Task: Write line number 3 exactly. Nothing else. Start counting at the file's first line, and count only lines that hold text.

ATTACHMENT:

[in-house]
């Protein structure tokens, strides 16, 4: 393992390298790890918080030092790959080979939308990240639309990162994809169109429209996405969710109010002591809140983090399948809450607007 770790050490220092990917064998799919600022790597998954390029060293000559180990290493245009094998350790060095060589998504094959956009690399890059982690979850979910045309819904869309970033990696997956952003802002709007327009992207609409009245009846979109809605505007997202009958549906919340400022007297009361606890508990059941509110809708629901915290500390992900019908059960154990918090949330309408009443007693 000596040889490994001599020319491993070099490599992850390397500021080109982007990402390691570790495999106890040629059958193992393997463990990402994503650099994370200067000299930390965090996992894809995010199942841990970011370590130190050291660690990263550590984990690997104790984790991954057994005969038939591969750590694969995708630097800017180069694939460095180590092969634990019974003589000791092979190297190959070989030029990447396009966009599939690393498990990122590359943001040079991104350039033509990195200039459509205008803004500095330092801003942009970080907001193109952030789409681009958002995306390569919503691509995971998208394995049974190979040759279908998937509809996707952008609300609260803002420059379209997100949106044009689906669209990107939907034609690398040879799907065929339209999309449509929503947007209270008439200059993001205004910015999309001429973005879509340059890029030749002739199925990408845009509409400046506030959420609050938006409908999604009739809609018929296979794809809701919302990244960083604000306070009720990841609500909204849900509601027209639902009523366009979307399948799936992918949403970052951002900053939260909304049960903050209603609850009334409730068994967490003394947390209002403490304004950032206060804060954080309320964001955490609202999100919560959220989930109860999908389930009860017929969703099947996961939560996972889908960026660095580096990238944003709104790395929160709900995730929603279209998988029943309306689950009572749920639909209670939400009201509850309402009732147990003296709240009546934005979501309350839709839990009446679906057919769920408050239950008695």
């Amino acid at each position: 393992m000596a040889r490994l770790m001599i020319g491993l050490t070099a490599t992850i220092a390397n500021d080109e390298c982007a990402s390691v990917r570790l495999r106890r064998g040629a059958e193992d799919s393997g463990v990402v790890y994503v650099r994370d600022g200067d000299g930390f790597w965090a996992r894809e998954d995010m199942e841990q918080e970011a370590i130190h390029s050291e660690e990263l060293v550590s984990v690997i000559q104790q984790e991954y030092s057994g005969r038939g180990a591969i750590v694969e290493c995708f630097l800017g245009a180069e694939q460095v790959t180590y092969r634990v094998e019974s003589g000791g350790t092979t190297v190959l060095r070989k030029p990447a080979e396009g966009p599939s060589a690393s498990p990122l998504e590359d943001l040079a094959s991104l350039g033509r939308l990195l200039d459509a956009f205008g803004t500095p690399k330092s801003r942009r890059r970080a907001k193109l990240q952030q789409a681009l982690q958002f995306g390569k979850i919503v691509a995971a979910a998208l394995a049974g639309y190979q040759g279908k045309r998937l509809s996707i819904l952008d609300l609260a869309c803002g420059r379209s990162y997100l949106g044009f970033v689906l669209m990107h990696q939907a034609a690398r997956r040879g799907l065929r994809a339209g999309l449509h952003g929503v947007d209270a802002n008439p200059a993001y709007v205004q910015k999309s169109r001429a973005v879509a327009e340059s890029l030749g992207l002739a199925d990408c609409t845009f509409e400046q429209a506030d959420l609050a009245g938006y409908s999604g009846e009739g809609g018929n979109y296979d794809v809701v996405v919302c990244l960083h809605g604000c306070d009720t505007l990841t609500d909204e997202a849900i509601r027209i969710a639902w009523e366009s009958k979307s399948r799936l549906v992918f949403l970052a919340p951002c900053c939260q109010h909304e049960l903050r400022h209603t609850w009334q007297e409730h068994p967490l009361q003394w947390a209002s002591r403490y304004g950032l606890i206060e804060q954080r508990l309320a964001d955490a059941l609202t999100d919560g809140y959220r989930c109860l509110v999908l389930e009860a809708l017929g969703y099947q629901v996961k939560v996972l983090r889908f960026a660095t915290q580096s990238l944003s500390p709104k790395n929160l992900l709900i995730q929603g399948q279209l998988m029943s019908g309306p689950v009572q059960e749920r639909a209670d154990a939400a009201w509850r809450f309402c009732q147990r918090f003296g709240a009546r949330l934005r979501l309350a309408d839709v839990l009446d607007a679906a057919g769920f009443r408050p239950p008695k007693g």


């Amino acid at each position: 393992m000596a040889r490994l770790m001599i020319g491993l050490t070099a490599t992850i220092a390397n500021d080109e390298c982007a990402s390691v990917r570790l495999r106890r064998g040629a059958e193992d799919s393997g463990v990402v790890y994503v650099r994370d600022g200067d000299g930390f790597w965090a996992r894809e998954d995010m199942e841990q918080e970011a370590i130190h390029s050291e660690e990263l060293v550590s984990v690997i000559q104790q984790e991954y030092s057994g005969r038939g180990a591969i750590v694969e290493c995708f630097l800017g245009a180069e694939q460095v790959t180590y092969r634990v094998e019974s003589g000791g350790t092979t190297v190959l060095r070989k030029p990447a080979e396009g966009p599939s060589a690393s498990p990122l998504e590359d943001l040079a094959s991104l350039g033509r939308l990195l200039d459509a956009f205008g803004t500095p690399k330092s801003r942009r890059r970080a907001k193109l990240q952030q789409a681009l982690q958002f995306g390569k979850i919503v691509a995971a979910a998208l394995a049974g639309y190979q040759g279908k045309r998937l509809s996707i819904l952008d609300l609260a869309c803002g420059r379209s990162y997100l949106g044009f970033v689906l669209m990107h990696q939907a034609a690398r997956r040879g799907l065929r994809a339209g999309l449509h952003g929503v947007d209270a802002n008439p200059a993001y709007v205004q910015k999309s169109r001429a973005v879509a327009e340059s890029l030749g992207l002739a199925d990408c609409t845009f509409e400046q429209a506030d959420l609050a009245g938006y409908s999604g009846e009739g809609g018929n979109y296979d794809v809701v996405v919302c990244l960083h809605g604000c306070d009720t505007l990841t609500d909204e997202a849900i509601r027209i969710a639902w009523e366009s009958k979307s399948r799936l549906v992918f949403l970052a919340p951002c900053c939260q109010h909304e049960l903050r400022h209603t609850w009334q007297e409730h068994p967490l009361q003394w947390a209002s002591r403490y304004g950032l606890i206060e804060q954080r508990l309320a964001d955490a059941l609202t999100d919560g809140y959220r989930c109860l509110v999908l389930e009860a809708l017929g969703y099947q629901v996961k939560v996972l983090r889908f960026a660095t915290q580096s990238l944003s500390p709104k790395n929160l992900l709900i995730q929603g399948q279209l998988m029943s019908g309306p689950v009572q059960e749920r639909a209670d154990a939400a009201w509850r809450f309402c009732q147990r918090f003296g709240a009546r949330l934005r979501l309350a309408d839709v839990l009446d607007a679906a057919g769920f009443r408050p239950p008695k007693g």